Army officer accused of sex assault facing total of 18 charges
May 10 2022 02:30 AM
An army officer accused of sexually assaulting a female soldier is facing a total of 18 charges in relation to an alleged incident that occurred at a military barracks in Dublin two years ago in which another female colleague was also assaulted.
The entering of pleas to the various charges by the commissioned officer was deferred at a sitting of a court martial at McKee Barracks in Dublin yesterday.
The accused, who cannot be identified as a result of reporting restrictions imposed by Military Judge Colonel Michael Campion is facing charges including sexual assault under the Criminal Law (Rape Amendment) Act 1990 and assault under Section 2 of the Non-Fatal Offences Against the Person Act 1997 which allegedly occurred at McKee Barracks on June 25, 2020.
The two alleged victims, who are senior non-commissioned officers, were on duty at the time.
The officer, a married man with children, is also charged with offences under the Defence Act 1954 relating to drunkenness and conduct contrary to good order and discipline.
Some charges are alternatives to civil law offences under the Defence Act.
At the start of the hearing, the officer’s solicitor, Fergus O’Regan, applied to court to come off record as he explained he had become aware of a “conflict of interest” in the case.
Judge Campion granted an application by counsel for the accused, Kevin Roche BL, for a new legal team to come on record.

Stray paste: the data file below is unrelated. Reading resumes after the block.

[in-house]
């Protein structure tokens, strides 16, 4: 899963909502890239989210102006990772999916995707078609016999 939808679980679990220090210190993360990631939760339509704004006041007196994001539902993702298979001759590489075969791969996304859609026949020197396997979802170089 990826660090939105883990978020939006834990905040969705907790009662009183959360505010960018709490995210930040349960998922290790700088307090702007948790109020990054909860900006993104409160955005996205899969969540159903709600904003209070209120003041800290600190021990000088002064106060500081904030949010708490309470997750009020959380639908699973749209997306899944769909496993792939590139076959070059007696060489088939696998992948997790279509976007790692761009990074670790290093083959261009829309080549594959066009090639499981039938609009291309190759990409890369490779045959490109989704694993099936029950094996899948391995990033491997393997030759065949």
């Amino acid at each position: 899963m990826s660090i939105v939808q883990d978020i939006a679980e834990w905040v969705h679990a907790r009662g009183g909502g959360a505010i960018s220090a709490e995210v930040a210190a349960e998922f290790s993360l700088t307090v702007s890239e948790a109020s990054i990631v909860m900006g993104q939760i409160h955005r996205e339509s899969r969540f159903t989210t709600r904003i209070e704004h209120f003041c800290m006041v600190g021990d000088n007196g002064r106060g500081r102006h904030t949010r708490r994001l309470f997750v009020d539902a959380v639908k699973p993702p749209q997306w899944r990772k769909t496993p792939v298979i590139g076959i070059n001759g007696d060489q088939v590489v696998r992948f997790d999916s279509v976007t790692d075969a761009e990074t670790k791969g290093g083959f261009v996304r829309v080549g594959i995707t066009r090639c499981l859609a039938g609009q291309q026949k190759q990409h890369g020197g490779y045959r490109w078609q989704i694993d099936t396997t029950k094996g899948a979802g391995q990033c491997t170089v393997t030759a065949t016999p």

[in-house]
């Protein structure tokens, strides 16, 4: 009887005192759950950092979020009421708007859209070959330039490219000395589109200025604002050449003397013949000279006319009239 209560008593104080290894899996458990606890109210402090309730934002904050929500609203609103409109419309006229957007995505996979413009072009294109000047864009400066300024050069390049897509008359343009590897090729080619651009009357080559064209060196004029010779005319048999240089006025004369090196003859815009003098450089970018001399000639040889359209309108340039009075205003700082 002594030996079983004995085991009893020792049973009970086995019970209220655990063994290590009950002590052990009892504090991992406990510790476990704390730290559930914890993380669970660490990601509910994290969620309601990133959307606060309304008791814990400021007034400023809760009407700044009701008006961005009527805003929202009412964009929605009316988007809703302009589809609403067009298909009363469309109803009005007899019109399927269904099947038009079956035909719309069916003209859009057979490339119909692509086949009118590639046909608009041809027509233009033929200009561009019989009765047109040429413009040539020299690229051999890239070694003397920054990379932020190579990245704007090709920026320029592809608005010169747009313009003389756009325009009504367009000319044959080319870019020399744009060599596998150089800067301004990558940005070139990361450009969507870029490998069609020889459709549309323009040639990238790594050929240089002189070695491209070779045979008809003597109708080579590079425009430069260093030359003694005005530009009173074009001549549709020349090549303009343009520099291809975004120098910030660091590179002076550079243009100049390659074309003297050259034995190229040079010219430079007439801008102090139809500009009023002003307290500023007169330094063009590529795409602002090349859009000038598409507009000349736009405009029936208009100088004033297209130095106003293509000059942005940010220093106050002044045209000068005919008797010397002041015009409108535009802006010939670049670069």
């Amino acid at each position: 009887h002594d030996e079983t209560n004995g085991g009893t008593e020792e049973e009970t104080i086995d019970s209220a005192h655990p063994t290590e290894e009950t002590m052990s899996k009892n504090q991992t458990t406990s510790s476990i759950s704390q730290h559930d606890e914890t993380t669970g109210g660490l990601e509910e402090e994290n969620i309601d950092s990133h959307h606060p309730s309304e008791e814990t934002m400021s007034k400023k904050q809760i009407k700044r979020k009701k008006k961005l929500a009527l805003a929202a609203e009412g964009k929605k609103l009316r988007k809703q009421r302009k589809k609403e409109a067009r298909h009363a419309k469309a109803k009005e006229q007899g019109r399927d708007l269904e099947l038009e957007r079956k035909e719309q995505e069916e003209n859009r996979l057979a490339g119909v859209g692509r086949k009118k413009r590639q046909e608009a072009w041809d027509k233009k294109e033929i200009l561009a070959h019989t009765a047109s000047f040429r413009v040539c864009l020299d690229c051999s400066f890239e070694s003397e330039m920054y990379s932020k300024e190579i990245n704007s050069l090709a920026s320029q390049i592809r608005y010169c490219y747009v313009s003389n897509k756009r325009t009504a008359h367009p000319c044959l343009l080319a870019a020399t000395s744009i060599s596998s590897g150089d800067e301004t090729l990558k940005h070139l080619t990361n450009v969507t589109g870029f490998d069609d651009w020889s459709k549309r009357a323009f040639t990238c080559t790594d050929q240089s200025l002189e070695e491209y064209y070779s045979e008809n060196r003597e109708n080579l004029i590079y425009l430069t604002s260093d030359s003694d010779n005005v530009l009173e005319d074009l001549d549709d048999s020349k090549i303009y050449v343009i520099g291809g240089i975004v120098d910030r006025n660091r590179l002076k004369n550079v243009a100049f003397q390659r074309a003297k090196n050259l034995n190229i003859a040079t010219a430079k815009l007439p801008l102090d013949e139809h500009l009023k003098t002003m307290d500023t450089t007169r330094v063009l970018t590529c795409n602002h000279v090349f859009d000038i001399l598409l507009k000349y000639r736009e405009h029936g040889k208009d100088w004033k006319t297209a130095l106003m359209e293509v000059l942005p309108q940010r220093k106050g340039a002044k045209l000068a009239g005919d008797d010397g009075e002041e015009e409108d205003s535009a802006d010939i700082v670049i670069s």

Mr Roche was also granted an application to defer entering pleas to the various charges in order to allow the accused’s legal team to examine papers on the case.
Commandant Seán Coffey, counsel for the Director of Military Prosecutions, expressed concern about any delay to the case as account had to be taken of the two alleged victims for whom the proceedings had been “quite onerous to deal with.”
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“Any further delay is likely to exacerbate that,” said Comdt Coffey.
Judge Campion adjourned the arraignment hearing until June 7 and also granted the officer free legal aid for two barristers due to the number of charges he was facing.
If the case goes to trial, the accused will appear before a sitting of a General Court Martial – a rarely used form of military court reserved for the most serious offences and offences involving senior-ranking officers.
It consists of a military judge presiding over a court-martial board composed of at least five members of the Defence Forces who act as the jury.
As the accused is a commissioned officer, the board must also be composed of commissioned officers with at least one member holding the rank of colonel.
Findings of fact by the court-martial board require a two-thirds majority, while the military judge rules on any matter of law and will also determine the sentence, if any, to be imposed.
Sentences up to and including life imprisonment can be imposed by a General Court Martial, although the maximum jail sentence in the current case is five years.